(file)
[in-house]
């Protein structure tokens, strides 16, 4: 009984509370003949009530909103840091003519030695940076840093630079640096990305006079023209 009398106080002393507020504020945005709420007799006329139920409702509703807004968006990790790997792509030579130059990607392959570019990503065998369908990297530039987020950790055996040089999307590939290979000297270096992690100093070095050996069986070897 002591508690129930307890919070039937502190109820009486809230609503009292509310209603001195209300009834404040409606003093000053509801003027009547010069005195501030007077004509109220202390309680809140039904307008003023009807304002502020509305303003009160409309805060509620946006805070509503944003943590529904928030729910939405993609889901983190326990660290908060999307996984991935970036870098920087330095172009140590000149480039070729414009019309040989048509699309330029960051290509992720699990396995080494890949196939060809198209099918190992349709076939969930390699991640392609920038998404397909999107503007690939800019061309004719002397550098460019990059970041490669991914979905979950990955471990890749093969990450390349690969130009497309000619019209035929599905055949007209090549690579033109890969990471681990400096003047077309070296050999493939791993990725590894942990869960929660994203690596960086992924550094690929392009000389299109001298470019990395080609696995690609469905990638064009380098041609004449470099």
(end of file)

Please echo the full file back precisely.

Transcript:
[in-house]
């Protein structure tokens, strides 16, 4: 009984509370003949009530909103840091003519030695940076840093630079640096990305006079023209 009398106080002393507020504020945005709420007799006329139920409702509703807004968006990790790997792509030579130059990607392959570019990503065998369908990297530039987020950790055996040089999307590939290979000297270096992690100093070095050996069986070897 002591508690129930307890919070039937502190109820009486809230609503009292509310209603001195209300009834404040409606003093000053509801003027009547010069005195501030007077004509109220202390309680809140039904307008003023009807304002502020509305303003009160409309805060509620946006805070509503944003943590529904928030729910939405993609889901983190326990660290908060999307996984991935970036870098920087330095172009140590000149480039070729414009019309040989048509699309330029960051290509992720699990396995080494890949196939060809198209099918190992349709076939969930390699991640392609920038998404397909999107503007690939800019061309004719002397550098460019990059970041490669991914979905979950990955471990890749093969990450390349690969130009497309000619019209035929599905055949007209090549690579033109890969990471681990400096003047077309070296050999493939791993990725590894942990869960929660994203690596960086992924550094690929392009000389299109001298470019990395080609696995690609469905990638064009380098041609004449470099």